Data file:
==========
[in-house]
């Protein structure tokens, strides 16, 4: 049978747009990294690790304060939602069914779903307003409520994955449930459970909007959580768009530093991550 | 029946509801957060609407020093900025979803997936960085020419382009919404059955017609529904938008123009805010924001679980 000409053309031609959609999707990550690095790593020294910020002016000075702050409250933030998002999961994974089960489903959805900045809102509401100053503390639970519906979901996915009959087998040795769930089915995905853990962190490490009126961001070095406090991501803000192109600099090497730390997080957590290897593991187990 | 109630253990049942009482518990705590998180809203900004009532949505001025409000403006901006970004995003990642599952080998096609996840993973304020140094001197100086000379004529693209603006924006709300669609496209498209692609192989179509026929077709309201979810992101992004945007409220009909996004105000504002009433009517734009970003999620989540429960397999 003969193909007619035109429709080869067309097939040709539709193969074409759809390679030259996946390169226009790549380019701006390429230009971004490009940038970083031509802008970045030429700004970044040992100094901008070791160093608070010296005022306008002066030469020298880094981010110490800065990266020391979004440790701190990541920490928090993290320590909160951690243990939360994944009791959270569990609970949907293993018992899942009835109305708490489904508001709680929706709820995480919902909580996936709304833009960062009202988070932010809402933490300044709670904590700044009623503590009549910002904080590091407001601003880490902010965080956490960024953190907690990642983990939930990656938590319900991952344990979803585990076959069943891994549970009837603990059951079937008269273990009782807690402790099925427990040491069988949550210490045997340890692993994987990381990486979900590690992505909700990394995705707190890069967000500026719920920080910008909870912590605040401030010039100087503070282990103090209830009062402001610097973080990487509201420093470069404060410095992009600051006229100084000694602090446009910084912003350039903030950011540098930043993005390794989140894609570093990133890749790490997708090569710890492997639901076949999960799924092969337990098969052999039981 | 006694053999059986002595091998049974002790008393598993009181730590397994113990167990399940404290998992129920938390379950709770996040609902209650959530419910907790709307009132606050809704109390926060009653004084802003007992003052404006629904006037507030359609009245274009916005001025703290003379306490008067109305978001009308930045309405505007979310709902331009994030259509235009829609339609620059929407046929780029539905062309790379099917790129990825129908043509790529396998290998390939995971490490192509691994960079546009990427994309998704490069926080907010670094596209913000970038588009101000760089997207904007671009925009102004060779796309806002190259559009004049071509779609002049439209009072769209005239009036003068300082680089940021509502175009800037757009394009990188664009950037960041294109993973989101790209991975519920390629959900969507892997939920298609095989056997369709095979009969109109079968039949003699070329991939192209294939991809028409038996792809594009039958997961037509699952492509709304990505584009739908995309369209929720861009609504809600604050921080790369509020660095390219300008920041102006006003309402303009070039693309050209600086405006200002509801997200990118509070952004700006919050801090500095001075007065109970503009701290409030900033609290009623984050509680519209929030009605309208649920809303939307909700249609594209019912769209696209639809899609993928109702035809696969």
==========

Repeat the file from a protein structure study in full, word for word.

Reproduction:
[in-house]
């Protein structure tokens, strides 16, 4: 049978747009990294690790304060939602069914779903307003409520994955449930459970909007959580768009530093991550 | 029946509801957060609407020093900025979803997936960085020419382009919404059955017609529904938008123009805010924001679980 000409053309031609959609999707990550690095790593020294910020002016000075702050409250933030998002999961994974089960489903959805900045809102509401100053503390639970519906979901996915009959087998040795769930089915995905853990962190490490009126961001070095406090991501803000192109600099090497730390997080957590290897593991187990 | 109630253990049942009482518990705590998180809203900004009532949505001025409000403006901006970004995003990642599952080998096609996840993973304020140094001197100086000379004529693209603006924006709300669609496209498209692609192989179509026929077709309201979810992101992004945007409220009909996004105000504002009433009517734009970003999620989540429960397999 003969193909007619035109429709080869067309097939040709539709193969074409759809390679030259996946390169226009790549380019701006390429230009971004490009940038970083031509802008970045030429700004970044040992100094901008070791160093608070010296005022306008002066030469020298880094981010110490800065990266020391979004440790701190990541920490928090993290320590909160951690243990939360994944009791959270569990609970949907293993018992899942009835109305708490489904508001709680929706709820995480919902909580996936709304833009960062009202988070932010809402933490300044709670904590700044009623503590009549910002904080590091407001601003880490902010965080956490960024953190907690990642983990939930990656938590319900991952344990979803585990076959069943891994549970009837603990059951079937008269273990009782807690402790099925427990040491069988949550210490045997340890692993994987990381990486979900590690992505909700990394995705707190890069967000500026719920920080910008909870912590605040401030010039100087503070282990103090209830009062402001610097973080990487509201420093470069404060410095992009600051006229100084000694602090446009910084912003350039903030950011540098930043993005390794989140894609570093990133890749790490997708090569710890492997639901076949999960799924092969337990098969052999039981 | 006694053999059986002595091998049974002790008393598993009181730590397994113990167990399940404290998992129920938390379950709770996040609902209650959530419910907790709307009132606050809704109390926060009653004084802003007992003052404006629904006037507030359609009245274009916005001025703290003379306490008067109305978001009308930045309405505007979310709902331009994030259509235009829609339609620059929407046929780029539905062309790379099917790129990825129908043509790529396998290998390939995971490490192509691994960079546009990427994309998704490069926080907010670094596209913000970038588009101000760089997207904007671009925009102004060779796309806002190259559009004049071509779609002049439209009072769209005239009036003068300082680089940021509502175009800037757009394009990188664009950037960041294109993973989101790209991975519920390629959900969507892997939920298609095989056997369709095979009969109109079968039949003699070329991939192209294939991809028409038996792809594009039958997961037509699952492509709304990505584009739908995309369209929720861009609504809600604050921080790369509020660095390219300008920041102006006003309402303009070039693309050209600086405006200002509801997200990118509070952004700006919050801090500095001075007065109970503009701290409030900033609290009623984050509680519209929030009605309208649920809303939307909700249609594209019912769209696209639809899609993928109702035809696969």